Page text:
They can be literal costumes, like when I was in a community production of Into the Woods and got to dress up as Snow White and pretend I was overjoyed — and a little sleepy — after being poisoned by a relative, buried alive in a glass coffin, and resuscitated by a prince’s kiss. Callie Feyen, author of Twirl, feels bold wearing a different kind of costume, dark blue jeans with faint designs from T.J. Maxx. But the most boldness-endowing costume of all time must be the one worn by Max in Maurice Sendak’s classic picture book Where the Wild Things Are.
Max’s story comes up multiple times in Twirl, first in chapter 4, as Callie reflects on her elementary school’s head librarian, who first read her the book. It was “a story that made me afraid,” she says. Although Callie couldn’t name her fear at age 6, she looks back on it saying, “my imagination wasn’t big enough to dance with what I was afraid of.”
Even in elementary school Callie is thinking about who she is through clothes. She’s a dress girl through and through, but the first time she tries on jeans, she feels bold. Callie writes:
Guess who else is into clothes? Our buddy Max, from Where the Wild Things Are. We never see him without his wolf costume. Would he be as bold, as loud, as rowdy, and as rumpus-y if he were wearing jeans from T.J. Maxx? Maybe, maybe not.
Callie recalls that the elementary school librarian seemed to like her students less as they got older, bolder, louder, and rowdier. Years later when Callie is a senior in high school, she begins to long for that librarian to read them Where the Wild Things Are again, now that they are facing real monsters. Callie writes:
“Perhaps it was okay, she thought, to imagine ourselves dancing with monsters when we were younger and in the safety of our rooms. But it was not okay to dangle these stories in front of us when we were capable of realizing what we imagined.”
In chapter 6, “Into the Woods,” Callie heads into the woods with her best friend to meet a boy, and Max’s story suddenly starts to feel a lot more real. “Nobody was here to tell me to calm down, to end the wild rumpus.” So Callie tells herself when the time is right, just like Max, who gives up being king when he’s ready. His story shows Callie the way home. She stays just long enough for the boy’s intoxicating kiss. Writing about that moment, Callie riffs on the iconic line the wild things say to Max as he leaves: “We’ll eat you up — we love you so.”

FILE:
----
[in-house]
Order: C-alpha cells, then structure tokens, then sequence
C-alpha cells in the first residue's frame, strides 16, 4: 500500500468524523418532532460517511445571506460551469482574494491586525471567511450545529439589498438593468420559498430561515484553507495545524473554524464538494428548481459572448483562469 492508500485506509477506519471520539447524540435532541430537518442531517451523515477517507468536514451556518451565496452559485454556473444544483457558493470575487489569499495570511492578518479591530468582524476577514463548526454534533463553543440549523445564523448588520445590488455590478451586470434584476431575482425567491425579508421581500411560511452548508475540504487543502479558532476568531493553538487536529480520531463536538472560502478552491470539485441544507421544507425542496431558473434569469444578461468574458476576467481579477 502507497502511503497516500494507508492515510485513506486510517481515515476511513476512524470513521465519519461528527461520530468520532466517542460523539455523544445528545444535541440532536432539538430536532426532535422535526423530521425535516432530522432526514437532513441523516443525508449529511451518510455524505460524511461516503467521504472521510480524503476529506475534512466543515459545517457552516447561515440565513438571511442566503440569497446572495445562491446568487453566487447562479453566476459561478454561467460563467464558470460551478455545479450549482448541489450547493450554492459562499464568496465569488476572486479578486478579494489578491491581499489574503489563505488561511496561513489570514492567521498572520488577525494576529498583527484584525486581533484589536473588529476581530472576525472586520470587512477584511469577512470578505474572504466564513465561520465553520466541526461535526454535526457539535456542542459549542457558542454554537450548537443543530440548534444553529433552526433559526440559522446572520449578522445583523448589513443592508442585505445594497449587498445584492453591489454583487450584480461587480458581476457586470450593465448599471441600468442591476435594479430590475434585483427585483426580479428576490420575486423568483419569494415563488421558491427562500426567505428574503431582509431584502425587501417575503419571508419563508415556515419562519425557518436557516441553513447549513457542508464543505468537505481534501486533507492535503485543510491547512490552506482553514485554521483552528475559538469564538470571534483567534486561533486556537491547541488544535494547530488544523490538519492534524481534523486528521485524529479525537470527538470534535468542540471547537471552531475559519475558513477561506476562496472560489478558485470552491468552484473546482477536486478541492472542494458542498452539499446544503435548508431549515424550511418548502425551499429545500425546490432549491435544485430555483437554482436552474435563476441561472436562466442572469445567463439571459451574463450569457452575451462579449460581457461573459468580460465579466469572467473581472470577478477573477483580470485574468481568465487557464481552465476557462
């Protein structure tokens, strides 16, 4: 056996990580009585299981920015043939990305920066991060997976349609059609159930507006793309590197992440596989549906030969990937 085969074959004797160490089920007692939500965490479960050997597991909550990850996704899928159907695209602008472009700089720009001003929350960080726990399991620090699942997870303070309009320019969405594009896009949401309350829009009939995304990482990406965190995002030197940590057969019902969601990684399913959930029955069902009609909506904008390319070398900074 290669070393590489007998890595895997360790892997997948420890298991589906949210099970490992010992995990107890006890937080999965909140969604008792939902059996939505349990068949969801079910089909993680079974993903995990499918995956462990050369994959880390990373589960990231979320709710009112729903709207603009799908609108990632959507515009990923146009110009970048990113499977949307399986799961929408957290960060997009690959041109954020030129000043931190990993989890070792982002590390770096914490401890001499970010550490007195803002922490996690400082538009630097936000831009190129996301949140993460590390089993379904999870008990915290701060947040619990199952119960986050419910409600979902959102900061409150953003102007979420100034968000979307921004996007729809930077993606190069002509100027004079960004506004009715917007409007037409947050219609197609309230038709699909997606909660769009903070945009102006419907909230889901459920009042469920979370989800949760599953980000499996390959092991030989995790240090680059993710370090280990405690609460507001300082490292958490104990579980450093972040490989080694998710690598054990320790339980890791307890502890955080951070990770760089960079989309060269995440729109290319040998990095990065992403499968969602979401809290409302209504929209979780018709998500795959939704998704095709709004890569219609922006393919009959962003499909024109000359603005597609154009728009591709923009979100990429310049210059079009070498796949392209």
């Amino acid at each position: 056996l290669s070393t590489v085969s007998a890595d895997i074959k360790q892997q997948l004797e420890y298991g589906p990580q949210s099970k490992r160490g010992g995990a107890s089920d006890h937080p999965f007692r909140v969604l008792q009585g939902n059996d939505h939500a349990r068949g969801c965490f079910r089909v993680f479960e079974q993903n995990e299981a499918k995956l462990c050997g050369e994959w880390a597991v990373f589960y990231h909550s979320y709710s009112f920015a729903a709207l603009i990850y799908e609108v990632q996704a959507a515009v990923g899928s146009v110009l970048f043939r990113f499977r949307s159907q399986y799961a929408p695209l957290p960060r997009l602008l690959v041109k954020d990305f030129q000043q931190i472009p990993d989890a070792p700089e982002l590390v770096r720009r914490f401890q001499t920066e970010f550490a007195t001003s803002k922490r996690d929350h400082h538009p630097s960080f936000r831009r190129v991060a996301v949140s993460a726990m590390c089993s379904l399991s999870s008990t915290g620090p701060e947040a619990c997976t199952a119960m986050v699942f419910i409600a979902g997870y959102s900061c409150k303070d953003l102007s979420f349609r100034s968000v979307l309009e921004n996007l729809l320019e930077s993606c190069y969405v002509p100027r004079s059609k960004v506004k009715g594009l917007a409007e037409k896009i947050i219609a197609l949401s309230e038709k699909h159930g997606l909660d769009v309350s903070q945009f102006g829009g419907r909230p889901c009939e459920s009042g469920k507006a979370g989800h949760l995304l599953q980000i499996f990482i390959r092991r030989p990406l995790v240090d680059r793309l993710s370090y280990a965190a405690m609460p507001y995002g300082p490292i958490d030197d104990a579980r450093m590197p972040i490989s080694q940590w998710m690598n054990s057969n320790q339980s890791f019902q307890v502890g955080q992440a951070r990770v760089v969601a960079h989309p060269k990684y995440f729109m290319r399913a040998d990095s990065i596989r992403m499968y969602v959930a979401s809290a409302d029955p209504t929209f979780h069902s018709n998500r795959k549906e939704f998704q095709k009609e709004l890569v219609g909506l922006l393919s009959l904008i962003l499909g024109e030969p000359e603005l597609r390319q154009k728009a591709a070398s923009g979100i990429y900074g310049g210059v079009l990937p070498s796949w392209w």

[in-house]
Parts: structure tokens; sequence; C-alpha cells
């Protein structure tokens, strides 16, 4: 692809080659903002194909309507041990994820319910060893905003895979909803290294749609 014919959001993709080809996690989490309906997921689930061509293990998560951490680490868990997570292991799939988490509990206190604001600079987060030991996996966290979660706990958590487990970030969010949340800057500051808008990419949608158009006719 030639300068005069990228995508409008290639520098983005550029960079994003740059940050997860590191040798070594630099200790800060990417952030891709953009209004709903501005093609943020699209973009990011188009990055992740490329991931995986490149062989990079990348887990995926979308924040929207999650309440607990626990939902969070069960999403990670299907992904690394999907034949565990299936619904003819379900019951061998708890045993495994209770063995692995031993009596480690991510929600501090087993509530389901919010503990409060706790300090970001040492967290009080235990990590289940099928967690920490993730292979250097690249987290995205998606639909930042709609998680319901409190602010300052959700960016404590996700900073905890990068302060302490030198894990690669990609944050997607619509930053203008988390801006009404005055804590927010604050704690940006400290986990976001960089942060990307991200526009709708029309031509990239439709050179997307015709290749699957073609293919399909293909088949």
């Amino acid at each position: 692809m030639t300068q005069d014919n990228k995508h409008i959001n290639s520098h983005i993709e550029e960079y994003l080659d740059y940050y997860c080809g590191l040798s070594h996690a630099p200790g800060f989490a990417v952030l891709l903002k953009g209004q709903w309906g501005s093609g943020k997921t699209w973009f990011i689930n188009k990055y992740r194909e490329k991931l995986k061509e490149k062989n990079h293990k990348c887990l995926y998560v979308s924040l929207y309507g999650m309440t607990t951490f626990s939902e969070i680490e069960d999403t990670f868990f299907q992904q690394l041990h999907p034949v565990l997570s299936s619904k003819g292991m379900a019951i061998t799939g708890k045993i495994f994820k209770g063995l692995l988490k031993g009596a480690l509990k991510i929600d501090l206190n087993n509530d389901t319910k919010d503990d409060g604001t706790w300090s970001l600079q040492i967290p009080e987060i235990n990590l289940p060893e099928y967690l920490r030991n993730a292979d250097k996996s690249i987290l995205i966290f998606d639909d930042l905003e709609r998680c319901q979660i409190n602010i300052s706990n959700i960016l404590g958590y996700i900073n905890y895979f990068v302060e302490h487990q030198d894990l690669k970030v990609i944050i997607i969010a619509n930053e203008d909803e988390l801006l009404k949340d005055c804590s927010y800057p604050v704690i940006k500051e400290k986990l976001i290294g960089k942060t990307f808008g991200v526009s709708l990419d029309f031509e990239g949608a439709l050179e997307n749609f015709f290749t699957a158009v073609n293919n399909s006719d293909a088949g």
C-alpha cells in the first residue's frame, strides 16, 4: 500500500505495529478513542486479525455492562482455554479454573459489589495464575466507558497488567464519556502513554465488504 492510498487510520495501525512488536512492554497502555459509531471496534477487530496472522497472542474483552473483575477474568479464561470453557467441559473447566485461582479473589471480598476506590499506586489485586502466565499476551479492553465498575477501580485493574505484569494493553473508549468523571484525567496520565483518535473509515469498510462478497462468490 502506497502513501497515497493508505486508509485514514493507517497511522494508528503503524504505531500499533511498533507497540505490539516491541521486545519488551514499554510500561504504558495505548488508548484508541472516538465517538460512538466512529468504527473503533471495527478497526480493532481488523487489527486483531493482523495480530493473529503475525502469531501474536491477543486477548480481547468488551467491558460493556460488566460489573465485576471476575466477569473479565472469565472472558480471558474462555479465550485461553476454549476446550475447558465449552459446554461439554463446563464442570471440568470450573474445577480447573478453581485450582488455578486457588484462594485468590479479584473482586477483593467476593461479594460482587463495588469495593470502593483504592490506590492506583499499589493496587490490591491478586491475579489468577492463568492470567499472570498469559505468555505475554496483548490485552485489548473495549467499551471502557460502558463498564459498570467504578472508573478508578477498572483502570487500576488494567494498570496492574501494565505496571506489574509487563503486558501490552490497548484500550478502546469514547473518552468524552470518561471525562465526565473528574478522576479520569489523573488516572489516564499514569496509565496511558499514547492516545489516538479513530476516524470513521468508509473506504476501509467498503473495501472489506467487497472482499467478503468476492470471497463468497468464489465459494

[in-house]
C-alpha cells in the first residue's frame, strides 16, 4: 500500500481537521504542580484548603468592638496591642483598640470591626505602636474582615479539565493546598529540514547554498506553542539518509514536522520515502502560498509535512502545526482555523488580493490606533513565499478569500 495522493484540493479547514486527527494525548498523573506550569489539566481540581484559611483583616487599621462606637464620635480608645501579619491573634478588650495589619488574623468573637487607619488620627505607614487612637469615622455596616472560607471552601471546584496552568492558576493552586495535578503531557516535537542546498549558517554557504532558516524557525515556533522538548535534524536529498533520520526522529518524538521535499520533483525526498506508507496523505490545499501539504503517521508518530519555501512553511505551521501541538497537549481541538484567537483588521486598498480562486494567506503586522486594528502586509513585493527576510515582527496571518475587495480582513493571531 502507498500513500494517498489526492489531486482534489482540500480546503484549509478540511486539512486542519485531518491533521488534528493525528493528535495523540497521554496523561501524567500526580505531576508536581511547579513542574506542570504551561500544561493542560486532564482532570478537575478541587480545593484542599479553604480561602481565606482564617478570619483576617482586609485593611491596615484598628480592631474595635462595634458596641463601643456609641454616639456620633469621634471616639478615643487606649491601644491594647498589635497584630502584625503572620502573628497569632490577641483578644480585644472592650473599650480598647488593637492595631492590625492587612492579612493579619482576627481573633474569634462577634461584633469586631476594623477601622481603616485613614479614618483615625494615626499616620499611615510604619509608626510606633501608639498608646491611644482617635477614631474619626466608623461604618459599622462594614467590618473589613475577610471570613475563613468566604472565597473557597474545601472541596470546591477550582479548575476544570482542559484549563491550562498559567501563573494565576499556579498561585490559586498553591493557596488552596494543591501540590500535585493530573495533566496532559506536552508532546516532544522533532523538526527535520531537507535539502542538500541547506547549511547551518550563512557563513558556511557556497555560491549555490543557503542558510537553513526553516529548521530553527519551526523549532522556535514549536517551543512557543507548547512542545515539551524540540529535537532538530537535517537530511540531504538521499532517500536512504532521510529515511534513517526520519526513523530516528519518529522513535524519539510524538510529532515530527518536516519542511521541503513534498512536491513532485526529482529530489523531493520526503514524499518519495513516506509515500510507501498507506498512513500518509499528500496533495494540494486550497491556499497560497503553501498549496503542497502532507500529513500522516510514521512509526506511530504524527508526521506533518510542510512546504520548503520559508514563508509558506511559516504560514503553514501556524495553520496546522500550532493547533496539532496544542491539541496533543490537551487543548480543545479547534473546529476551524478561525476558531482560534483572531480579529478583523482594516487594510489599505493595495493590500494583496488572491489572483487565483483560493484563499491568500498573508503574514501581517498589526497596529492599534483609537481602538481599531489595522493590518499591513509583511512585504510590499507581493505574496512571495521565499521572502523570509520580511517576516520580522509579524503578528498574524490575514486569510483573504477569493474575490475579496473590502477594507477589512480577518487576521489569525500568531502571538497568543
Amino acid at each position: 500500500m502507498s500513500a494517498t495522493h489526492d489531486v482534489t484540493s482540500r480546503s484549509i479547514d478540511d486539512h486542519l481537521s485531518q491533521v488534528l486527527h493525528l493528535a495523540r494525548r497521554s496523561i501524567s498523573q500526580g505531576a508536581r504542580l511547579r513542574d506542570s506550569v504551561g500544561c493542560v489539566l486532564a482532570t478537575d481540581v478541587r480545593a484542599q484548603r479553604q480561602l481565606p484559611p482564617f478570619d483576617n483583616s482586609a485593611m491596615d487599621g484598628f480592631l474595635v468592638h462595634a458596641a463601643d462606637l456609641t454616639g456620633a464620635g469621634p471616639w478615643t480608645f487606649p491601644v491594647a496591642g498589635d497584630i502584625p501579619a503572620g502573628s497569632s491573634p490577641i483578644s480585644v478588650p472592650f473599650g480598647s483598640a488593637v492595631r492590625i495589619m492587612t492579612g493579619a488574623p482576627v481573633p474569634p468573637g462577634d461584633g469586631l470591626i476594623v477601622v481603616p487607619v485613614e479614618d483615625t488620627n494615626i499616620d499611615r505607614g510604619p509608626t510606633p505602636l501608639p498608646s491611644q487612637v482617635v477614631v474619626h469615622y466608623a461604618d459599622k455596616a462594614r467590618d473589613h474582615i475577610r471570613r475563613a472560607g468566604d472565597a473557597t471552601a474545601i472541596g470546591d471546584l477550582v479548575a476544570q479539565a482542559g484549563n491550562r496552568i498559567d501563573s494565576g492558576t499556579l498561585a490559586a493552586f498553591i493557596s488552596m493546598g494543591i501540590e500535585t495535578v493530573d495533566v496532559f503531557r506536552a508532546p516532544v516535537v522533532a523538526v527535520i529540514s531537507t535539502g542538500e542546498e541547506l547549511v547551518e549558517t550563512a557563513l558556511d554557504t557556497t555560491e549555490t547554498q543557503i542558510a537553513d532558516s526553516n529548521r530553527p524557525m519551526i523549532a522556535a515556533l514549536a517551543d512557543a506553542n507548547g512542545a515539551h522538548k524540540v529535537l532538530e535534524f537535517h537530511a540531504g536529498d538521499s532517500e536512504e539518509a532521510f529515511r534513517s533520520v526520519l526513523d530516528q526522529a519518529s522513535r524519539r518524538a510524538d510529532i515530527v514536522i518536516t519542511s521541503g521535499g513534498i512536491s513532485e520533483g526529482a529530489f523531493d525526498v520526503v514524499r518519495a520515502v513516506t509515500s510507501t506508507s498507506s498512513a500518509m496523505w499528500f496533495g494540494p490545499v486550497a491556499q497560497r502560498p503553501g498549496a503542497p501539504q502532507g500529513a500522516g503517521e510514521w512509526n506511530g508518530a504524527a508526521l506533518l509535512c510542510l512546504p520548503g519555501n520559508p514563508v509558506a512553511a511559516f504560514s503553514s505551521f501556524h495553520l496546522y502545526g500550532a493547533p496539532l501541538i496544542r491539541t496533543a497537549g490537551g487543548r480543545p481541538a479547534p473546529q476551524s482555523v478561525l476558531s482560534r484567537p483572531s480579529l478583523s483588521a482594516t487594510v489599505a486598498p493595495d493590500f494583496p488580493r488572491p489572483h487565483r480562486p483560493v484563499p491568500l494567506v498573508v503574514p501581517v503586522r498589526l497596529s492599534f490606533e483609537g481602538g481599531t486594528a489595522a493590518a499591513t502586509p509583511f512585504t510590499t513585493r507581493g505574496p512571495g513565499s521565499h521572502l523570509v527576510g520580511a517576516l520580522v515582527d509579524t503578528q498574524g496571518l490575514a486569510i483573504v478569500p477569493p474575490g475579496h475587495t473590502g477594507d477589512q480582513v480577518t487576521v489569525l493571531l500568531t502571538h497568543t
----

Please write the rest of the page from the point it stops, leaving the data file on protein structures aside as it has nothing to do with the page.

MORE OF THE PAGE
Where the Wild Things Are comes up again later, after Callie is a mom. She and her daughter Harper are on a walk through a park, and they bring lunch. Now the roles are reversed: Callie is the teacher in the library, and Harper is beginning to explore wildness. She sees a boy she knows in a canoe — the kind of boy who evokes Max, even without a wolf costume. Harper and Callie discuss another Percy Jackson book, in which Pan, god of the wild, dies.
“That is devastating,” I say. “May I read that part?”
So Callie reads, and they talk about the story and about the park’s butterfly and hummingbird garden. The monarchs around them are wild, and the boy in the canoe is wild, and Harper is having her own wild fling with battement, a ballet move she’s perfecting.
“Despite the distance and the wind ushering in a new season, she is part of the wild, and the wild is a part of her.”
After Max’s wild rumpus with the monsters, he returns home. His stated reason for going back is that he smells good things to eat, but Sendak’s illustrations show emotions on the boy’s face that he doesn’t articulate. When he returns, his mother has supper waiting for him.
Like Max, Callie’s daughters will likely dance with their own wild things. Callie will be waiting for them with stories that meant one thing in childhood and another in adolescence. Supper will be waiting. And it will still be hot.
Browse more about Twirl: my life in stories, writing & clothes by Callie Feyen
“Megan Willome’s The Joy of Poetry is not a long book, but it took me longer to read than I expected, because I kept stopping to savor poems and passages, to make note of books mentioned, and to compare Willome’s journey into poetry to my own. The book is many things. An unpretentious, funny, and poignant memoir. A defense of poetry, a response to literature that has touched her life, and a manual on how to write poetry. It’s also the story of a daughter who loses her mother to cancer. The author links these things into a narrative much like that of a novel. I loved this book. As soon as I finished, I began reading it again.”
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